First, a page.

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The Boston Globe

Opinion

derrick z. jackson

It’s Nixon Week at the White House

From Tea Party scrutiny to news-leak paranoia, what era is it, anyway?

President Barack Obama spoke Monday during a joint news conference with British Prime Minister David Cameron.

J. Scott Applewhite/Associated Press

President Obama spoke Monday during a joint news conference with British Prime Minister David Cameron.

It is Nixon Week at the White House.

First President Obama denied knowing anything about the special scrutiny the Internal Revenue Service gave conservative tax-exempt groups. In 2010, the IRS began targeting groups with “Tea Party” or “Patriot” in their names, or had slogans critical of how the country was being run, such as “Take Back the Country” or wanting to “make America a better place to live.”

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Obama indignantly told reporters Monday that this targeting was “outrageous” and “contrary to our traditions.” But hours after he spoke, The Associated Press reported that the Justice Department secretly seized two months of home and office phone records of its reporters.

The AP believed the seizure was related to its May 2012 story about an Al Qaeda terrorist airplane bombing plot that was foiled by the Central Intelligence Agency. The story contained leaked information. According to The New York Times, the Obama administration has indicted more current and former officials in leaking cases than all administrations combined.

Attorney General Eric Holder and the Justice Department gave no direct reason for the seizure, which the Newspaper Association of America said shocks “the American conscience.” Gary Pruitt, chief executive officer of the AP, wrote Holder to protest that the seizure was “a massive and unprecedented intrusion” of constitutional rights.

Obama claimed to know nothing of this, either. But with two witch-hunt scandals on its hands, the Obama White House is evoking the Kennedy administration’s abuse of the IRS to harass right-wing groups and the Nixon administration’s abuse of the IRS to attack more liberal political opponents. The electronic raid on the AP instantly begs comparisons to Nixon’s enemies list, which included many journalists, and the decades of FBI programs to discredit and destroy disfavored people and organizations.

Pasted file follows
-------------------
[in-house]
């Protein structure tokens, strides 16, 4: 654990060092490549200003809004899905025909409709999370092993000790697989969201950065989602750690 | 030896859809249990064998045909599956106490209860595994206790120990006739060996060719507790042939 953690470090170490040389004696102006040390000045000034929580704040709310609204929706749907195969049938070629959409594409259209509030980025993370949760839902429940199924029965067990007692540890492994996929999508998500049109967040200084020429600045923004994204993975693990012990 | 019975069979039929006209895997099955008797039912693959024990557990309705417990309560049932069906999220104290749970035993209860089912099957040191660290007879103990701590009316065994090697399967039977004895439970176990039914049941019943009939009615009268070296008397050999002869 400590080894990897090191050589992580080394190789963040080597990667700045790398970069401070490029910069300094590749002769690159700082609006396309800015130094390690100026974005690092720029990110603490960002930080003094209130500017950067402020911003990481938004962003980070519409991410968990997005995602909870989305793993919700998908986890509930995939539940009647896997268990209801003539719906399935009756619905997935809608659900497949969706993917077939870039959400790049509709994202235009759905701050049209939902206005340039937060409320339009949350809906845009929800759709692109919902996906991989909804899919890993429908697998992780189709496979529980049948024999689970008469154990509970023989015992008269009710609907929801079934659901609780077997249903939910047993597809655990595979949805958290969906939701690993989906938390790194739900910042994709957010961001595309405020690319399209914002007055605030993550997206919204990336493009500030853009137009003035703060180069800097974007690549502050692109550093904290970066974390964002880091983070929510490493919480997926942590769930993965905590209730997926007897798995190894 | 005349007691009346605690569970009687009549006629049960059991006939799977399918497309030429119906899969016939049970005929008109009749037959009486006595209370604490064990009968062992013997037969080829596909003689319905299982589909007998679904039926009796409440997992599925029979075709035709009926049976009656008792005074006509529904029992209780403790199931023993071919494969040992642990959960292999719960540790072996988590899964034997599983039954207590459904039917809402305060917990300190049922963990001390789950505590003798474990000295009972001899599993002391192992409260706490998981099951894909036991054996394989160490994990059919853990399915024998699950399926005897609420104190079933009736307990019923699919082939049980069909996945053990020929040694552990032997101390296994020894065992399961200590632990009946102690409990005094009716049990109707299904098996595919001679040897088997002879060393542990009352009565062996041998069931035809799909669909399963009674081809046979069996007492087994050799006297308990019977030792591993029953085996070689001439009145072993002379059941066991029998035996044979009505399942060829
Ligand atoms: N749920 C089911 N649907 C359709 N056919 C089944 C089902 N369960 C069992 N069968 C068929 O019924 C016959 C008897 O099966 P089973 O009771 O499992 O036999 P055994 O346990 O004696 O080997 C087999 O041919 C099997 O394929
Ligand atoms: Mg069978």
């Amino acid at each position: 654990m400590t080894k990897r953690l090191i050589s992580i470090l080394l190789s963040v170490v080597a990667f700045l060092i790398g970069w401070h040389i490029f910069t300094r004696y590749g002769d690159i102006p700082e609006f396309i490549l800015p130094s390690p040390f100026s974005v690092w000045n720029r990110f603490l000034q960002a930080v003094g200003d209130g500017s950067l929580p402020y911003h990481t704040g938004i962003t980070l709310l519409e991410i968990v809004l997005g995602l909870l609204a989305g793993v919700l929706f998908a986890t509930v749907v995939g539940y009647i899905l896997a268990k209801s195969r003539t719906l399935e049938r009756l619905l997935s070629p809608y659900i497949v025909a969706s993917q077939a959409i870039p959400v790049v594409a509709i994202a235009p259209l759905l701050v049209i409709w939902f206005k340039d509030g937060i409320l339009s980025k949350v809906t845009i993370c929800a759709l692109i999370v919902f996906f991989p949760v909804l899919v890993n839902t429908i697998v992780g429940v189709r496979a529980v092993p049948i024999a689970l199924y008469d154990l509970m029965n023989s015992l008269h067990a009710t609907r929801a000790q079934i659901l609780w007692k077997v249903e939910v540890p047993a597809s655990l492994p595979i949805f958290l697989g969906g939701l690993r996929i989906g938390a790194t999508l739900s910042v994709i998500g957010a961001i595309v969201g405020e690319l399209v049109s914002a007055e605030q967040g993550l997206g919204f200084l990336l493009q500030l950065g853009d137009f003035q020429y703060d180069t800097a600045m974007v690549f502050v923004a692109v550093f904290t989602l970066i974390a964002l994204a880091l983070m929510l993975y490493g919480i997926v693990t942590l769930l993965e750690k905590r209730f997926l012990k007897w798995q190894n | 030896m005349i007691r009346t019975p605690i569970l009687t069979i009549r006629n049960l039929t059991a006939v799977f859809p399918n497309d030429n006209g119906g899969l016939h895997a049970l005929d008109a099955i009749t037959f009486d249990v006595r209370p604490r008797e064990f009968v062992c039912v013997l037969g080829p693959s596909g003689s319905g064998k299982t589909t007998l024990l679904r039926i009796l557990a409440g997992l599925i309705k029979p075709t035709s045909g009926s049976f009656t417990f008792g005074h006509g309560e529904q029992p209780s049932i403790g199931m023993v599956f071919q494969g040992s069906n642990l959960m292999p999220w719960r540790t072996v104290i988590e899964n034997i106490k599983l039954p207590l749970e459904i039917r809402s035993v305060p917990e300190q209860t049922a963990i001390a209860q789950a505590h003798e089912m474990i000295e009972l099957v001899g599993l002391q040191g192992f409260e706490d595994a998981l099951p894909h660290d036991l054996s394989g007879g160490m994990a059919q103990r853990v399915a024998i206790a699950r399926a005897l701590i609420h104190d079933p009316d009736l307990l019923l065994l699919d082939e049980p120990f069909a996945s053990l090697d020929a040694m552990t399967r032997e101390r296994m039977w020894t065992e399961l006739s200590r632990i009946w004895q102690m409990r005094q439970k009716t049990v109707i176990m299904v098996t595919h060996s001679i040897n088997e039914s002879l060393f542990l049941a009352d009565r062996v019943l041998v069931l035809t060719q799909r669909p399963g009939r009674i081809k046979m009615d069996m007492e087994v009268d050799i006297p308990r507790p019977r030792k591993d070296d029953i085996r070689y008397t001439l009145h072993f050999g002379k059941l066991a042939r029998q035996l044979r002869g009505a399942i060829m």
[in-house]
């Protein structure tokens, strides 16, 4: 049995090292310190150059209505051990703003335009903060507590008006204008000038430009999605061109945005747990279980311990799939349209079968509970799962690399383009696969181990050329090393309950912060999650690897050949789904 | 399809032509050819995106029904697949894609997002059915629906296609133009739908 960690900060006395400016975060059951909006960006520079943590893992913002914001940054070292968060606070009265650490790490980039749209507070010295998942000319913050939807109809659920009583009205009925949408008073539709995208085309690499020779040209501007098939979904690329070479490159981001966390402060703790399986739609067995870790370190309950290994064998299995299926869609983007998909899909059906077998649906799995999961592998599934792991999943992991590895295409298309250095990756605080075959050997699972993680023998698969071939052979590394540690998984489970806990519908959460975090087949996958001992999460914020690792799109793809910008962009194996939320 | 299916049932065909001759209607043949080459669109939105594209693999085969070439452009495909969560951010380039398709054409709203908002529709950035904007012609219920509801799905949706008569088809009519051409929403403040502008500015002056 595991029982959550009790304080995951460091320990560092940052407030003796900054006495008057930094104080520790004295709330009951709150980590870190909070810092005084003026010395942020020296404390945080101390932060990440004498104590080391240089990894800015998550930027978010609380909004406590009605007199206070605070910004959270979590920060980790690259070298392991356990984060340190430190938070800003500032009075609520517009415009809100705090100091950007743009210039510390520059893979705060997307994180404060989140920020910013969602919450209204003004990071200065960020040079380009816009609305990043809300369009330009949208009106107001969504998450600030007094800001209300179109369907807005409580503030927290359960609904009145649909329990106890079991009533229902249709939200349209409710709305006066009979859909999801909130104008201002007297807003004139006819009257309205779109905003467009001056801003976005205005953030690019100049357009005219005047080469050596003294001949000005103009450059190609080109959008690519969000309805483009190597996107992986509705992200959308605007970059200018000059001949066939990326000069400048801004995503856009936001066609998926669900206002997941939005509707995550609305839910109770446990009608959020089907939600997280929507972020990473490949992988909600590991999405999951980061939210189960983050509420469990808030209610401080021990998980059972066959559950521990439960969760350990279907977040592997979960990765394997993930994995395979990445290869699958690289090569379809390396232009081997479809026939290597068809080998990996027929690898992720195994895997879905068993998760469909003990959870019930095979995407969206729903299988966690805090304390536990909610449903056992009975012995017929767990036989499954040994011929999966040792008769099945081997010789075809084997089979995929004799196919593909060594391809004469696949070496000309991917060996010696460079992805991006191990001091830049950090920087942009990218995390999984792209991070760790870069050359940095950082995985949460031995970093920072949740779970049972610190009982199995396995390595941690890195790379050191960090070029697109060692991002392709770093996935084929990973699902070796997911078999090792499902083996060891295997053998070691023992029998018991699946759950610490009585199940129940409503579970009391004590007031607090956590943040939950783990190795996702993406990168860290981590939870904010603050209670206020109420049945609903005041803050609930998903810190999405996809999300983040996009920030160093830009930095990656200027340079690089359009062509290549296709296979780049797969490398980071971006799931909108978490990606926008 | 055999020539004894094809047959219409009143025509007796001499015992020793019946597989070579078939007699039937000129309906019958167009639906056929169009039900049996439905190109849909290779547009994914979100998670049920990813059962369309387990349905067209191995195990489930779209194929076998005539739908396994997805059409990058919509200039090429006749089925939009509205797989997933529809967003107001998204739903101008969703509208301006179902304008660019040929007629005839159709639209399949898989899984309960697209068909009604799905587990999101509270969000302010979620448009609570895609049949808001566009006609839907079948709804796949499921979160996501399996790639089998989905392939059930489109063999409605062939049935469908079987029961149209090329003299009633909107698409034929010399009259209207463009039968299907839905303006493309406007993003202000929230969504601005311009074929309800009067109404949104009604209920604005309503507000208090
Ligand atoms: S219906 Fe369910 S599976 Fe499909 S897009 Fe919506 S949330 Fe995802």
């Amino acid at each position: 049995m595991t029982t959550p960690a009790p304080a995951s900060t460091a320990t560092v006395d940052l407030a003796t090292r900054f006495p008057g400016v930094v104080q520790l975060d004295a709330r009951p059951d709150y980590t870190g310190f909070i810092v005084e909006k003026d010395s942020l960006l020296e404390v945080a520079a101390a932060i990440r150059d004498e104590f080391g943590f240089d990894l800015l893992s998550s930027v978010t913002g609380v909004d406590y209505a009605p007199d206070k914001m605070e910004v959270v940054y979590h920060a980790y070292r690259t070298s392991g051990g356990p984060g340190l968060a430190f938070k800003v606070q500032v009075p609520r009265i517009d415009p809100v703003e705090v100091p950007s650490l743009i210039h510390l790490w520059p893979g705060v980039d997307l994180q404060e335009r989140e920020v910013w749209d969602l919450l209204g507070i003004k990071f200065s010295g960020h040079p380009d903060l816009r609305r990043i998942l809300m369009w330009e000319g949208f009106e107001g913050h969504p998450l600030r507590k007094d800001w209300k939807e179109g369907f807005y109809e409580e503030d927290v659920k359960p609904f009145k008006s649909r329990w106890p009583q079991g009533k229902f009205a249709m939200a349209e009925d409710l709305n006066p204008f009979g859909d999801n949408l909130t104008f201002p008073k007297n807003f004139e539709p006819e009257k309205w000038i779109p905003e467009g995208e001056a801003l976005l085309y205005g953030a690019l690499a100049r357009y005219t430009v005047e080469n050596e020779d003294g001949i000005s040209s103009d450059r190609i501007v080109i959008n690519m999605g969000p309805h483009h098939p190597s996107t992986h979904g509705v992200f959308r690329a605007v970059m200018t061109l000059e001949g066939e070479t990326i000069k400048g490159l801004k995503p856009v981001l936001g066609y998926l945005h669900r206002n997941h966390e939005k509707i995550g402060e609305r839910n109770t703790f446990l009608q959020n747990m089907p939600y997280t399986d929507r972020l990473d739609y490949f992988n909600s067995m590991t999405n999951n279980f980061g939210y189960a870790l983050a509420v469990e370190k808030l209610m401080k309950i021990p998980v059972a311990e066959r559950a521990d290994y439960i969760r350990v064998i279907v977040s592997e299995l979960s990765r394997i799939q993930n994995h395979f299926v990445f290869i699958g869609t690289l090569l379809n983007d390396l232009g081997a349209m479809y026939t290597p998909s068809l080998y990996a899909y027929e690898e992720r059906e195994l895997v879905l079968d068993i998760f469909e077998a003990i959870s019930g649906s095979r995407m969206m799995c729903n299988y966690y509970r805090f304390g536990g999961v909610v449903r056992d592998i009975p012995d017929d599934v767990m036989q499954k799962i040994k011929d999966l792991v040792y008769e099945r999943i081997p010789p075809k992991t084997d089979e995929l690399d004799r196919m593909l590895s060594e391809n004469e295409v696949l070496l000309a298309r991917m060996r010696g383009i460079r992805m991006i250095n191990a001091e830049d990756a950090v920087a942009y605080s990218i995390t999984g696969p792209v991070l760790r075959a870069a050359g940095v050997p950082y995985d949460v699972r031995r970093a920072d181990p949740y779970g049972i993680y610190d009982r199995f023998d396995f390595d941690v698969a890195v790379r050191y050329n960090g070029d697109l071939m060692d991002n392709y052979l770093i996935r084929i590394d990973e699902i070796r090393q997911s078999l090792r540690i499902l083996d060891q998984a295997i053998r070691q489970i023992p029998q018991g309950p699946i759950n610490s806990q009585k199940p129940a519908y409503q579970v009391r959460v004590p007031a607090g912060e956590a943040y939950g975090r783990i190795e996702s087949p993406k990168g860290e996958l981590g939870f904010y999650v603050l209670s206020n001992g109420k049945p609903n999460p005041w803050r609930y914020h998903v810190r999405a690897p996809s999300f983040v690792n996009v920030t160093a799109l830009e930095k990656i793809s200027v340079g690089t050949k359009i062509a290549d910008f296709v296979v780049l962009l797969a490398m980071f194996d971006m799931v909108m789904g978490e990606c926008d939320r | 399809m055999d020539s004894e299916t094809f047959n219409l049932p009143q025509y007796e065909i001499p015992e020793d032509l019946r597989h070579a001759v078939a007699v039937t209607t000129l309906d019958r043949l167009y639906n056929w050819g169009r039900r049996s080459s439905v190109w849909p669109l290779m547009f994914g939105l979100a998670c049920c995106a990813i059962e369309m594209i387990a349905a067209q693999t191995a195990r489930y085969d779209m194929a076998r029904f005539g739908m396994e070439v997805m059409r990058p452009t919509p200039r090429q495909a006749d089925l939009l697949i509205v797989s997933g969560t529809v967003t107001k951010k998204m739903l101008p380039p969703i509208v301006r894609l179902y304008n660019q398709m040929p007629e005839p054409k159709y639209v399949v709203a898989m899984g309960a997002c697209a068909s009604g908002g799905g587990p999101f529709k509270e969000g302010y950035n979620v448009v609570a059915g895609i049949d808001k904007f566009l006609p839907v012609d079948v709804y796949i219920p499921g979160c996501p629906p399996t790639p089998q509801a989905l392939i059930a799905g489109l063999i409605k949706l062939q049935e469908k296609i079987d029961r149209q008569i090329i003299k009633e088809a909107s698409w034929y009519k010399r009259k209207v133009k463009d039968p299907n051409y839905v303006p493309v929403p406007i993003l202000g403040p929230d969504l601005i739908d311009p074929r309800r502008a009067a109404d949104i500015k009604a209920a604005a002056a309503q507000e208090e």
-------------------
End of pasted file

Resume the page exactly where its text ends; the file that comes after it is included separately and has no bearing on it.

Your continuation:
No one should remember this with more urgency than the nation’s first African-American president and first African-American attorney general. So many abuses of the past century targeted the most important black figures in American history from Marcus Garvey in the 1920s to Martin Luther King Jr., Malcolm X, and the Black Panthers in the 1960s.

In his 1989 book “Racial Matters: The FBI’s Secret File on Black America,” Kenneth O’Reilly wrote that in the summer of 1942, the FBI, under the infamous J. Edgar Hoover, launched its “most systemic Negro Question investigation” ever to gauge any “un-American” sentiment. It investigated all black-owned newspapers, bugged the offices of major civil rights groups, and spread disinformation about the NAACP and the National Urban League.

Although Hoover often acted on his own, he almost always had the blessing or acquiescence of the White House. Even as progress was being made on civil rights, the FBI maintained a “Security Index.” In the 1960s, nearly 1,500 of the 10,000 names were those black Americans, including King, and the FBI added the names of 400 more African-Americans in the Kennedy and Johnson administrations, leading to the “Rabble Rouser Index,” the “Agitator Index,” and disruption efforts against “black hate” groups.

The tension between surface progress and unseen skulduggery was captured by O’Reilly in discussing the relationship between Hoover and President Johnson, who signed the Civil Rights Act and the Voting Rights Act, but increasingly was demoralized by riots and antiwar protests.

“Lyndon Johnson might have been ignorant about the details surrounding the ‘black hate’ disruption effort, and it is possible, perhaps likely, that he was not even aware of its existence,” O’Reilly wrote. “Yet Hoover and his principal aides interpreted the president’s obsession with militants and nationalists, and as well with those civil rights leaders who opposed the Vietnam War, as an Oval Office grant of authority to do whatever was necessary to neutralize them.”

That is the danger Obama and Holder face. Did people in the IRS believe that the Oval Office in some way granted them the authority to target conservative tax-exempt groups? Why did Holder’s deputy, James M. Cole, grant investigators authority to raid The Associated Press?

Obama and Holder must stop this before this Oval Office is stained forever. In fretting about the Tea Party and leaks to the press, the Obama who promised us unprecedented transparency is rendering an unprecedented display of paranoia and abridgement of freedom.

Derrick Z. Jackson can be reached at jackson@globe.com.

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